Since the inception of her career as an artist, Nancy Burson has been interested in the interaction of art and science. In collaboration with researchers at the Massachusetts Institute of Technology, Burson began to produce computer-generated composite portraits in the late 1970s to early 1980s. The work was informed by centuries of social, scientific, and pseudo-scientific study of the human face. However, Burson’s attitude toward science was always laced with irony and a keen awareness of the absurdities embedded in many historic concepts, such as race and gender, which we take for granted today.
“Composites” explores Burson’s pioneering early work with digital technologies—now ubiquitous in photography. Digitally combining and manipulating images of often well-known individuals, including movie stars and world leaders, Burson examines political issues, gender, race, and standards of beauty. In other photographs, Burson creates playful, but unnerving, simulacra of subjects that could never exist in the real world that the medium has traditionally indexed.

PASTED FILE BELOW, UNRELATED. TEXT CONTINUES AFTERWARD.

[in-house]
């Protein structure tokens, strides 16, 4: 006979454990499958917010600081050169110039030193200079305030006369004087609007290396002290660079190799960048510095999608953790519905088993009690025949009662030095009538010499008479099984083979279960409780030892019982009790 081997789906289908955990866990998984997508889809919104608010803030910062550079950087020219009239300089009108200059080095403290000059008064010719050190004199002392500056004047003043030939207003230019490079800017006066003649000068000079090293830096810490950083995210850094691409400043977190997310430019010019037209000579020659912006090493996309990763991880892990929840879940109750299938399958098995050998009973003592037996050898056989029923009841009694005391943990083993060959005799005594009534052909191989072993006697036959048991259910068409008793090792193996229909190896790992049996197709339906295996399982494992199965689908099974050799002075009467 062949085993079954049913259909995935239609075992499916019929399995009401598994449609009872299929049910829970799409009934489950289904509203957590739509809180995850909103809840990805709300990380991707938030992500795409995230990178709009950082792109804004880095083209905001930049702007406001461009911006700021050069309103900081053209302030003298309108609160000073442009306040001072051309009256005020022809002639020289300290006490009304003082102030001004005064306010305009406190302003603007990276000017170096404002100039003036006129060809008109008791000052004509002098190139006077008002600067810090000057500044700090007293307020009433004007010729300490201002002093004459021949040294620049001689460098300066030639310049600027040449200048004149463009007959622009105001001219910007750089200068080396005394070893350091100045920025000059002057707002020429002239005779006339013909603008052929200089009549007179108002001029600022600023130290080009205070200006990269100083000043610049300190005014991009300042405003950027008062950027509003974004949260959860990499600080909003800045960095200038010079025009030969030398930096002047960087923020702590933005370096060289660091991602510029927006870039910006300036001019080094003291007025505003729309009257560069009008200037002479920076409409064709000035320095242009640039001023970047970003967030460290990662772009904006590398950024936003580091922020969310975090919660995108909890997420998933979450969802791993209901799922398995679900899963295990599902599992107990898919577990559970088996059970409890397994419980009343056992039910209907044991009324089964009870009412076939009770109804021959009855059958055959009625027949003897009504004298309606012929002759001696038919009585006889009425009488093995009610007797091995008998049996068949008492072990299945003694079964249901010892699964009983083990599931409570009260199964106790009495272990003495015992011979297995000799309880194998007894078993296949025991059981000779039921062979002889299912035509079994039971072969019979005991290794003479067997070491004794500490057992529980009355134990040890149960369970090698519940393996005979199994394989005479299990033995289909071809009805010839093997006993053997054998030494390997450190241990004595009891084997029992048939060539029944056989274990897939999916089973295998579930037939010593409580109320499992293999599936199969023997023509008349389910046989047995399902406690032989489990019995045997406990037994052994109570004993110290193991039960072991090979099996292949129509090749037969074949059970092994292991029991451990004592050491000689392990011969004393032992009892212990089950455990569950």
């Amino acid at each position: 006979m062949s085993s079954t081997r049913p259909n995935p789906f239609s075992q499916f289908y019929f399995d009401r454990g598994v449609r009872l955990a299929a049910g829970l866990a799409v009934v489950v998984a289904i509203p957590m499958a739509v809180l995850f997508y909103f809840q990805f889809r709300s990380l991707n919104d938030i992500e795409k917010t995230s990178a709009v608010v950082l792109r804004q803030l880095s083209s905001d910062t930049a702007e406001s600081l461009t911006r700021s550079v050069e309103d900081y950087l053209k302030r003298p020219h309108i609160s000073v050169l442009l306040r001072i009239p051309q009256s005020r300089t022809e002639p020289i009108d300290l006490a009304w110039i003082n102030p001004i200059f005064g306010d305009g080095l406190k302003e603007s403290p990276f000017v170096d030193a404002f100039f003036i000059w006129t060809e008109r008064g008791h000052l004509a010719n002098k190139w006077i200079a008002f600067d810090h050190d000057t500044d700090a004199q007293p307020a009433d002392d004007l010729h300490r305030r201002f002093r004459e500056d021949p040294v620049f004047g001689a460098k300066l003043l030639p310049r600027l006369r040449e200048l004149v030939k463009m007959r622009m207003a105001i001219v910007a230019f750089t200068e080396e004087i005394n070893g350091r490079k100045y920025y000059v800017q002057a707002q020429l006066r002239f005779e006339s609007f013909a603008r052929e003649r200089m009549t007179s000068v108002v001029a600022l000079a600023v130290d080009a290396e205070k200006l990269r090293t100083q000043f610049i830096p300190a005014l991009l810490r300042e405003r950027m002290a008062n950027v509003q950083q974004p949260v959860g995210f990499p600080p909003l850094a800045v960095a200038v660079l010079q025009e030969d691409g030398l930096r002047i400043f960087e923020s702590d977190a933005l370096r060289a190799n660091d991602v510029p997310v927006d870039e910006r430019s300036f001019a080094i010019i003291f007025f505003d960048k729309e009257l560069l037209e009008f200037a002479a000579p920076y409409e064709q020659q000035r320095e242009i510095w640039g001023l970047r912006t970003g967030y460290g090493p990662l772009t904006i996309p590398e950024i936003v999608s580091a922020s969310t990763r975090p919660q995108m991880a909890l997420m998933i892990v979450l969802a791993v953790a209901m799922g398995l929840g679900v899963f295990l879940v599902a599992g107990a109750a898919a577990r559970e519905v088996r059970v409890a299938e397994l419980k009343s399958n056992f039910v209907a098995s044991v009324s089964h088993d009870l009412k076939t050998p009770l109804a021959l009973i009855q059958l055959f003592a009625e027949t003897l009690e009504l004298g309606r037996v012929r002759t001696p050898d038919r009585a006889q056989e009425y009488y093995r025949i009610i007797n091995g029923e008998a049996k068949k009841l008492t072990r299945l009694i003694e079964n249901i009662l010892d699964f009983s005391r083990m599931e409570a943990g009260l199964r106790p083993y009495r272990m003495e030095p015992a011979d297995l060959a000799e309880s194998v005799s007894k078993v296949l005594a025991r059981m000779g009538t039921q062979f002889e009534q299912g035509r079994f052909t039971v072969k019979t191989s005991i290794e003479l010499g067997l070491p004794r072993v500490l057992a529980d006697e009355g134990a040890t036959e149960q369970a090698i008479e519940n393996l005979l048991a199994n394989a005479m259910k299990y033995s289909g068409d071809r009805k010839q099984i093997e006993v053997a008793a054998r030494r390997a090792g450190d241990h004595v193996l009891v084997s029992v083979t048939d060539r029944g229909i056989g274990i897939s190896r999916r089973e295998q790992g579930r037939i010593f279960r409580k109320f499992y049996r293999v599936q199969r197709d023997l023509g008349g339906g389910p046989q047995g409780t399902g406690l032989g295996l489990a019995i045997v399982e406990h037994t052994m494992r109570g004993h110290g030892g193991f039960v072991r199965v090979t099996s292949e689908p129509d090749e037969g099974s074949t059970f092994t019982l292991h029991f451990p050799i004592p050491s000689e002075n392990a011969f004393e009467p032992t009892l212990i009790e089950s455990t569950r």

Nancy Burson’s work is shown in museums and galleries worldwide, and has been included in major exhibitions at The Metropolitan Museum of Art, New York City; the Whitney Museum of American Art, New York City; the International Center of Photography, New York City; New Museum, New York City; Venice Biennale, Venice; Contemporary Arts Museum, Houston, Texas; and the Museum of Contemporary Photography, Chicago. “Seeing and Believing,” Burson’s traveling retrospective which originated at the Grey Art Gallery at New York University in New York City in 2002, was nominated for Best Solo Show of the Year in New York City by the International Association of Art Critics.